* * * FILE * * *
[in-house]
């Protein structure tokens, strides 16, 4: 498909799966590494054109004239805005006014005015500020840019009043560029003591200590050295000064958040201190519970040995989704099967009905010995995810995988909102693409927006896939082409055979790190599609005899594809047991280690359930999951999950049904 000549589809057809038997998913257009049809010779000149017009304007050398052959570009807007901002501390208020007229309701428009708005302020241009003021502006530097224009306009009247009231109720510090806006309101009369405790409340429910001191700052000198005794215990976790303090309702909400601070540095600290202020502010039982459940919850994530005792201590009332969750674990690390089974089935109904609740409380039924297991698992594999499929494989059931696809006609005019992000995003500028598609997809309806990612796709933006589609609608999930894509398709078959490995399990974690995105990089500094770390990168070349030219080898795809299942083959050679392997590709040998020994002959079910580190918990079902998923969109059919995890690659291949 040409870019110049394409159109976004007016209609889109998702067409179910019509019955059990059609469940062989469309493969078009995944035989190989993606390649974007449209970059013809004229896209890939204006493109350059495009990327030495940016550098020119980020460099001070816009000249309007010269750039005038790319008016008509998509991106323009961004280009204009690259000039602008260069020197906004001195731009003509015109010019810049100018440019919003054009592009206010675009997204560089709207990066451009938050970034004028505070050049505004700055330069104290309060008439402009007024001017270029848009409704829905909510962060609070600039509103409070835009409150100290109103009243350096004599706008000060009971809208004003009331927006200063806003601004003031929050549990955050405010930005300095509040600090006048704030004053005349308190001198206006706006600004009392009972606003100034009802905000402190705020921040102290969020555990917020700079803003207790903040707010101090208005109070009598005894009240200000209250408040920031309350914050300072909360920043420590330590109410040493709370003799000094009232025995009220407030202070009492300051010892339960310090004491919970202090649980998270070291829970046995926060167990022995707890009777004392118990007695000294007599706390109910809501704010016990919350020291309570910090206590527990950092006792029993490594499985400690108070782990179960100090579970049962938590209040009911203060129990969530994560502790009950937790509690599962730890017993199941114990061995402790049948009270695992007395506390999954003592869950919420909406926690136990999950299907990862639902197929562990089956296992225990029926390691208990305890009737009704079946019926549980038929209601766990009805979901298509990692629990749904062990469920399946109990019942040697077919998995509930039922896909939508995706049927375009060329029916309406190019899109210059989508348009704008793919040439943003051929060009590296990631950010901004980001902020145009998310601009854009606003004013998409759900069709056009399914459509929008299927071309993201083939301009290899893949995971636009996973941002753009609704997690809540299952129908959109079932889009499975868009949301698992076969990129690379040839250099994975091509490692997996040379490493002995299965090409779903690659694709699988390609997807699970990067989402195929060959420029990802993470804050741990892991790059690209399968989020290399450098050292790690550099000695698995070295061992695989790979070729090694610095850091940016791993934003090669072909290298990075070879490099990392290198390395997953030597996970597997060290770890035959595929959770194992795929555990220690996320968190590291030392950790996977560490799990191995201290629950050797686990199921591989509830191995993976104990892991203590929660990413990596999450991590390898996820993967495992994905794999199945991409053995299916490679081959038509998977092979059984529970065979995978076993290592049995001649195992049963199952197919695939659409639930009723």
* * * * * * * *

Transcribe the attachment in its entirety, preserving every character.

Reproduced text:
[in-house]
């Protein structure tokens, strides 16, 4: 498909799966590494054109004239805005006014005015500020840019009043560029003591200590050295000064958040201190519970040995989704099967009905010995995810995988909102693409927006896939082409055979790190599609005899594809047991280690359930999951999950049904 000549589809057809038997998913257009049809010779000149017009304007050398052959570009807007901002501390208020007229309701428009708005302020241009003021502006530097224009306009009247009231109720510090806006309101009369405790409340429910001191700052000198005794215990976790303090309702909400601070540095600290202020502010039982459940919850994530005792201590009332969750674990690390089974089935109904609740409380039924297991698992594999499929494989059931696809006609005019992000995003500028598609997809309806990612796709933006589609609608999930894509398709078959490995399990974690995105990089500094770390990168070349030219080898795809299942083959050679392997590709040998020994002959079910580190918990079902998923969109059919995890690659291949 040409870019110049394409159109976004007016209609889109998702067409179910019509019955059990059609469940062989469309493969078009995944035989190989993606390649974007449209970059013809004229896209890939204006493109350059495009990327030495940016550098020119980020460099001070816009000249309007010269750039005038790319008016008509998509991106323009961004280009204009690259000039602008260069020197906004001195731009003509015109010019810049100018440019919003054009592009206010675009997204560089709207990066451009938050970034004028505070050049505004700055330069104290309060008439402009007024001017270029848009409704829905909510962060609070600039509103409070835009409150100290109103009243350096004599706008000060009971809208004003009331927006200063806003601004003031929050549990955050405010930005300095509040600090006048704030004053005349308190001198206006706006600004009392009972606003100034009802905000402190705020921040102290969020555990917020700079803003207790903040707010101090208005109070009598005894009240200000209250408040920031309350914050300072909360920043420590330590109410040493709370003799000094009232025995009220407030202070009492300051010892339960310090004491919970202090649980998270070291829970046995926060167990022995707890009777004392118990007695000294007599706390109910809501704010016990919350020291309570910090206590527990950092006792029993490594499985400690108070782990179960100090579970049962938590209040009911203060129990969530994560502790009950937790509690599962730890017993199941114990061995402790049948009270695992007395506390999954003592869950919420909406926690136990999950299907990862639902197929562990089956296992225990029926390691208990305890009737009704079946019926549980038929209601766990009805979901298509990692629990749904062990469920399946109990019942040697077919998995509930039922896909939508995706049927375009060329029916309406190019899109210059989508348009704008793919040439943003051929060009590296990631950010901004980001902020145009998310601009854009606003004013998409759900069709056009399914459509929008299927071309993201083939301009290899893949995971636009996973941002753009609704997690809540299952129908959109079932889009499975868009949301698992076969990129690379040839250099994975091509490692997996040379490493002995299965090409779903690659694709699988390609997807699970990067989402195929060959420029990802993470804050741990892991790059690209399968989020290399450098050292790690550099000695698995070295061992695989790979070729090694610095850091940016791993934003090669072909290298990075070879490099990392290198390395997953030597996970597997060290770890035959595929959770194992795929555990220690996320968190590291030392950790996977560490799990191995201290629950050797686990199921591989509830191995993976104990892991203590929660990413990596999450991590390898996820993967495992994905794999199945991409053995299916490679081959038509998977092979059984529970065979995978076993290592049995001649195992049963199952197919695939659409639930009723």